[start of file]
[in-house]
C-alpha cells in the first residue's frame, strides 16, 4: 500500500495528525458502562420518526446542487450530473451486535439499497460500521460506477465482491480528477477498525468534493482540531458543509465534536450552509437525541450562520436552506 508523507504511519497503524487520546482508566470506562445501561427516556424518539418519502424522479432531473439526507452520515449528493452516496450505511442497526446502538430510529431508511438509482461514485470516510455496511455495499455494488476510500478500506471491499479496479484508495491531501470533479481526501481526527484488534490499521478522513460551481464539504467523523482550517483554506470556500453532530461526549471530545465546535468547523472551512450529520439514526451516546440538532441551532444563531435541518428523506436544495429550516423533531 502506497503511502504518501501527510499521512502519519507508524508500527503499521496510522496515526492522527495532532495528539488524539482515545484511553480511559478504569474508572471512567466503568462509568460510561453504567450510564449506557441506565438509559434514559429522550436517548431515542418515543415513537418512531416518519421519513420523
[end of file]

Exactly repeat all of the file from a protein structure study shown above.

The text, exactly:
[in-house]
C-alpha cells in the first residue's frame, strides 16, 4: 500500500495528525458502562420518526446542487450530473451486535439499497460500521460506477465482491480528477477498525468534493482540531458543509465534536450552509437525541450562520436552506 508523507504511519497503524487520546482508566470506562445501561427516556424518539418519502424522479432531473439526507452520515449528493452516496450505511442497526446502538430510529431508511438509482461514485470516510455496511455495499455494488476510500478500506471491499479496479484508495491531501470533479481526501481526527484488534490499521478522513460551481464539504467523523482550517483554506470556500453532530461526549471530545465546535468547523472551512450529520439514526451516546440538532441551532444563531435541518428523506436544495429550516423533531 502506497503511502504518501501527510499521512502519519507508524508500527503499521496510522496515526492522527495532532495528539488524539482515545484511553480511559478504569474508572471512567466503568462509568460510561453504567450510564449506557441506565438509559434514559429522550436517548431515542418515543415513537418512531416518519421519513420523